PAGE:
When should security be addressed during the product development cycle?

In general, thinking of security and privacy early in the process is better than trying to figure out how to add security later down the road. Depending on what the product is delivering, the sensitivity of the information, or the sensitivity of the environment, would naturally raise the importance of security.

That’s not to say that you should necessarily incorporate security at the immediate commencement of a project, but you should have the plan to be able to adopt security.

Today, you may not need it, but as the company grows, and your technology and devices evolve, you might say “This is a really sensitive environment.”

Our adage is that it is always better to have security and not need it, than to need security and not have it. So you’ll want to have the security system baked into the project.

To give you an example. We have a Texas Instruments environmental temperature gauge. It’s for our office, and we want to know when the temperature goes up and down. Does that really need to have security? Well, does it connect to the network? Does it connect to the internal systems here? If it does, then you might want to enforce a security policy.

If you put that same temperature reader inside a nuclear power plant, you’d want to have a stronger security policy. You want to have secure tunnels, you want to have encryption, you want to build a monitoring solution, you want to verify the device has the same profile on day one as the present day.

Think about security as a fabric that you have in place so that when you need it, you activate certain security capabilities for your environment. If you start with a platform, and a fabric, you can have the fundamental security components built in and based on that add additional functionality.

Do you have a framework or checklist that can be used to plan for securing an IoT project?

We do. We’ve authored a blog post with easy tips to help consumers with securing IoT devices in their home. We also have internally developed a set of best practices.

There are a lot of good security resources available on the web. The Cloud Security Alliance gives guidelines for early IoT adopters to consider in enabling security for their devices. The Industrial Internet Consortium has released a reference architecture for you to look at. The FBI has also issued consumer protection and defense recommendations for IoT.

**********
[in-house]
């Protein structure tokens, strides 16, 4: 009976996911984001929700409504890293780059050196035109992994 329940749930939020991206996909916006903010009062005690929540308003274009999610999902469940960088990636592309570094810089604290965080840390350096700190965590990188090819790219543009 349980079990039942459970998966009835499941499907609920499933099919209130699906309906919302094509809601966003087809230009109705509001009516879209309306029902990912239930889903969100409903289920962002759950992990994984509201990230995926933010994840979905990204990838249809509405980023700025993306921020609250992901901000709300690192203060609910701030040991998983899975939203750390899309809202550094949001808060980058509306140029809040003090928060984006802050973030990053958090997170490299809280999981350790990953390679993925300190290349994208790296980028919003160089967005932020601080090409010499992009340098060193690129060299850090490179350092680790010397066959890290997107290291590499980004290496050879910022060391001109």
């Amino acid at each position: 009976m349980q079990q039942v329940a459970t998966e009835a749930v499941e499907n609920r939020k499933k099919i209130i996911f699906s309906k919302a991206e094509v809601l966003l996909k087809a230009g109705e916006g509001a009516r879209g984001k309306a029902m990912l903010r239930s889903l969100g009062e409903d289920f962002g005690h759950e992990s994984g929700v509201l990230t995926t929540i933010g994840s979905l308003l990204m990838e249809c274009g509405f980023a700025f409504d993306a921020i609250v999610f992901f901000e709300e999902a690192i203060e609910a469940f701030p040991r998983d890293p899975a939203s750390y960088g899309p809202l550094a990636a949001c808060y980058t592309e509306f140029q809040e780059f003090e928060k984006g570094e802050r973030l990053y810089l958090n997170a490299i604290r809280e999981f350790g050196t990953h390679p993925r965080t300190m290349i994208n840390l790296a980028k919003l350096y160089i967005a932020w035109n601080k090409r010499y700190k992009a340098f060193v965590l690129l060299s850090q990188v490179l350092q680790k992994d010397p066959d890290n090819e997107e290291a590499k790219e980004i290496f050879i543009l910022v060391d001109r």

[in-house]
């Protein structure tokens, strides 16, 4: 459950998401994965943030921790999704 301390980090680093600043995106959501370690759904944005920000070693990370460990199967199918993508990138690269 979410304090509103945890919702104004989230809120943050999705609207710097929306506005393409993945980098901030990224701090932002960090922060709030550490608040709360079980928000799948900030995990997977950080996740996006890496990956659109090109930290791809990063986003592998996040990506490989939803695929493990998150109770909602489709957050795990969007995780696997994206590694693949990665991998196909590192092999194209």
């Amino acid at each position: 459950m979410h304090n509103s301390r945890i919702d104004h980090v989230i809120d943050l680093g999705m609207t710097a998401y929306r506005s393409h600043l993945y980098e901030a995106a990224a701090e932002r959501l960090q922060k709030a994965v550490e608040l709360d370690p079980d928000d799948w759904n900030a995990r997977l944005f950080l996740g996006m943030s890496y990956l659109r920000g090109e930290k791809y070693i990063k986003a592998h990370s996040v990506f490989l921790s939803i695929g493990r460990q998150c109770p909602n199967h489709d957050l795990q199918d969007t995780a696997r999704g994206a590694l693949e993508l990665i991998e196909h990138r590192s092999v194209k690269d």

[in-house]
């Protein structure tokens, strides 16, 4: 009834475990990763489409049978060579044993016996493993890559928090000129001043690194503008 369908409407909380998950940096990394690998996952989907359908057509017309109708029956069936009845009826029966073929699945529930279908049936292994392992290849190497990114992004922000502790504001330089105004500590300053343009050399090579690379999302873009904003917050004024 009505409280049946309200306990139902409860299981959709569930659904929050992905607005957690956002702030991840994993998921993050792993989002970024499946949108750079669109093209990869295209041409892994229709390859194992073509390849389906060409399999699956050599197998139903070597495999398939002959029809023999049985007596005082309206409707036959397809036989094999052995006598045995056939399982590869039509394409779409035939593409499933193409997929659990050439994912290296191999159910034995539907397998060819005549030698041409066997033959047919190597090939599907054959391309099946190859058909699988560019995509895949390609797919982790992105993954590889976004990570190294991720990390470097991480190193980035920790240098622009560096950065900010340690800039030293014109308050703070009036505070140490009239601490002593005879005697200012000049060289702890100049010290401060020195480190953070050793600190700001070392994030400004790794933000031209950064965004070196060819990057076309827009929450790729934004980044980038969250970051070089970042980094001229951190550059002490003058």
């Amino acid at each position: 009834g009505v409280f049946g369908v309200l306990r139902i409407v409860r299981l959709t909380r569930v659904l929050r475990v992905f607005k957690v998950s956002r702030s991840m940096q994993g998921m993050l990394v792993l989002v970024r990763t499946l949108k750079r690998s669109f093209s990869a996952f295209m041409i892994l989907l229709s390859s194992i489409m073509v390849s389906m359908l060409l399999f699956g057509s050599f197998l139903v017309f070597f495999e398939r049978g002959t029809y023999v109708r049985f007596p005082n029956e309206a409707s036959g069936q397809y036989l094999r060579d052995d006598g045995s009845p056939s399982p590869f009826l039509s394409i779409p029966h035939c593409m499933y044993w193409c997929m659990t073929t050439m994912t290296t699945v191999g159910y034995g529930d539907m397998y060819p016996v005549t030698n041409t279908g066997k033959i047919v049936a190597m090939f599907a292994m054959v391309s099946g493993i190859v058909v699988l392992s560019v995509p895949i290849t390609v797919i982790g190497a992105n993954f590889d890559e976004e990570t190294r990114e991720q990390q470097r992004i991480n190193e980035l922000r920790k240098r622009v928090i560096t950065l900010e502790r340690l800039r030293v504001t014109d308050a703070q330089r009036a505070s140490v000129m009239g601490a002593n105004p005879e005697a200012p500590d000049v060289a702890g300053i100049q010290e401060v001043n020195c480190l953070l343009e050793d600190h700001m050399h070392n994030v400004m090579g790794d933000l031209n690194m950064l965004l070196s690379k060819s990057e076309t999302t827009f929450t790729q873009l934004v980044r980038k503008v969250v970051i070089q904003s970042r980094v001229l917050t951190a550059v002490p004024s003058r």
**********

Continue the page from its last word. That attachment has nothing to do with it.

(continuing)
With any IoT project it’s very important to have secure connections. A secure encrypted tunnel from point A to point B, eliminates the ability to breach that connection in the middle.

Detecting an indication of change early, and taking steps to contain it, is a major step in remaining secure.

You also should consider adding security measures to protect the integrity of the software and firmware on your IoT devices, as well as the cloud portal they communicate with.

Taking it a step further, consider partnering with a security technology provider that allows you to monitor in real-time the security postures of your IoT devices, and detect anomalous behavior and security threats very early on.

Detecting an indication of change early, and taking steps to contain it, is a major step in remaining secure. Our goal at ZitoVault is to provide secure tunnels, coupled with advanced monitoring, and the ability to detect attacks, and proactively respond quickly.

And that’s for any IoT device. That could be for a thermostat, alarm system, wearable, or an insulin injection device that’s embedded into your body. Those IoT medical devices play life critical roles, and today they’re unsecured.

Dick Cheney’s pacemaker is a good example where the pacemaker itself, used unencrypted data transfer that was susceptible to a hacker’s overriding its safety operation.

In closing, is there anything else you think is important to the conversation around securing the Internet of Things?

Strong security measures are imperative for the Internet of Things to gain the trust of consumers and businesses, and lead to its wide adoption. Security is going to make or break the Internet of Things.

You have to be aware that while the IoT is delivering a high level of usefulness and making our lives more convenient, it also creates room for a lot of vulnerabilities to our privacy and safety in our personal and business lives.

If you are a business, an enterprise, a consumer, or a small business owner, you need to be aware that there are millions of attacks happening every minute. They are coming from centers around the world, where they have facilities with two or three thousand hackers targeting information.

The threats around our information, are not necessarily for using it today, but for using it for a bigger attack down the road. There is a real awareness that needs to go out about protecting our security and privacy.

The Internet of Things is now an integral part of our healthcare systems and critical infrastructure. . These provide life-sustaining platforms that we take for granted. The smallest hole in that fabric could shut everything down, leading to loss of power, water, and compromising our safety.

If we are going to replace humans in a system, the technology that we deploy needs to be reliable, robust and trusted.


The Internet of Things series is brought to you by Treeline Interactive and is authored by Tim Homuth and Joe Austin. Our objective is to provide you with information about the rapidly evolving field of the Internet of Things by bringing you interviews and insight from industry leaders. If you have any questions, insight, or suggestions for articles please email us at IoT@treelineinteractive.com.